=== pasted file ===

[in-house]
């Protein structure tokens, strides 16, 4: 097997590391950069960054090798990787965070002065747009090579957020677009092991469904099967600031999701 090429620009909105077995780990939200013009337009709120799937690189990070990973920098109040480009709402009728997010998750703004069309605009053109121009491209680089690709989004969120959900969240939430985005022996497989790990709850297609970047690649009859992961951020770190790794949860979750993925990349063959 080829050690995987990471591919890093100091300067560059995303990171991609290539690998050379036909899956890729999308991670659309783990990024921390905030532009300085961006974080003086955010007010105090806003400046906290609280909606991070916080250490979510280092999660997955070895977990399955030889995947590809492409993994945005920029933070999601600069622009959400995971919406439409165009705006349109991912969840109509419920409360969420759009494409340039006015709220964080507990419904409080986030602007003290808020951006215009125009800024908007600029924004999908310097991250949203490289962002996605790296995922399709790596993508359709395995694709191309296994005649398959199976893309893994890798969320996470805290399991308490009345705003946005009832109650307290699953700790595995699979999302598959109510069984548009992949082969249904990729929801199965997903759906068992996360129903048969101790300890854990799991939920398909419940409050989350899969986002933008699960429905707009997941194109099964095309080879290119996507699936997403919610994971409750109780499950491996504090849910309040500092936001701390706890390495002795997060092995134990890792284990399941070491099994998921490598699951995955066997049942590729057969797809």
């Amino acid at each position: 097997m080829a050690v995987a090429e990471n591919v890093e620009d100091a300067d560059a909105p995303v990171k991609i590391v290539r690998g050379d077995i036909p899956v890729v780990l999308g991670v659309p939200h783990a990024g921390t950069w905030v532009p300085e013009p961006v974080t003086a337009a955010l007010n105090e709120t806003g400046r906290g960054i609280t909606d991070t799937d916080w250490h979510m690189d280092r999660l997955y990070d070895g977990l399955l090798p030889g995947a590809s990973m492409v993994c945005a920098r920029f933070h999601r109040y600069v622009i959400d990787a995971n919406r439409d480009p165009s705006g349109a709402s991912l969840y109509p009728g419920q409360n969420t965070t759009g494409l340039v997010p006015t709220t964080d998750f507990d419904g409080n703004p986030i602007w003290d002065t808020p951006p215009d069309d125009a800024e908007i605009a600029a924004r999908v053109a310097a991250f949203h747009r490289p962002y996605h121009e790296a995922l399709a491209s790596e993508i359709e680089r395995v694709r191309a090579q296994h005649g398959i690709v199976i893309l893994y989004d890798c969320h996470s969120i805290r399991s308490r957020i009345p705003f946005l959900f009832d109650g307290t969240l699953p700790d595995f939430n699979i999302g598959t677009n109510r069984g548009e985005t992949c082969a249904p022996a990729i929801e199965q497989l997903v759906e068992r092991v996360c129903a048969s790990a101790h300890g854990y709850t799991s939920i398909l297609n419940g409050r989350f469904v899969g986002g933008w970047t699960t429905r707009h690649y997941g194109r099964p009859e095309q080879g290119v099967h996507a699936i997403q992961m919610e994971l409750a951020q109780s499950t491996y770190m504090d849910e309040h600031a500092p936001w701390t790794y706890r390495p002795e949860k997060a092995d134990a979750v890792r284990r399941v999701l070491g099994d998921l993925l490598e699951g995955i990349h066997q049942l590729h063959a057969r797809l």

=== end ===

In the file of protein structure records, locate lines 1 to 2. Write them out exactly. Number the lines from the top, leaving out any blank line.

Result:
[in-house]
């Protein structure tokens, strides 16, 4: 097997590391950069960054090798990787965070002065747009090579957020677009092991469904099967600031999701 090429620009909105077995780990939200013009337009709120799937690189990070990973920098109040480009709402009728997010998750703004069309605009053109121009491209680089690709989004969120959900969240939430985005022996497989790990709850297609970047690649009859992961951020770190790794949860979750993925990349063959 080829050690995987990471591919890093100091300067560059995303990171991609290539690998050379036909899956890729999308991670659309783990990024921390905030532009300085961006974080003086955010007010105090806003400046906290609280909606991070916080250490979510280092999660997955070895977990399955030889995947590809492409993994945005920029933070999601600069622009959400995971919406439409165009705006349109991912969840109509419920409360969420759009494409340039006015709220964080507990419904409080986030602007003290808020951006215009125009800024908007600029924004999908310097991250949203490289962002996605790296995922399709790596993508359709395995694709191309296994005649398959199976893309893994890798969320996470805290399991308490009345705003946005009832109650307290699953700790595995699979999302598959109510069984548009992949082969249904990729929801199965997903759906068992996360129903048969101790300890854990799991939920398909419940409050989350899969986002933008699960429905707009997941194109099964095309080879290119996507699936997403919610994971409750109780499950491996504090849910309040500092936001701390706890390495002795997060092995134990890792284990399941070491099994998921490598699951995955066997049942590729057969797809």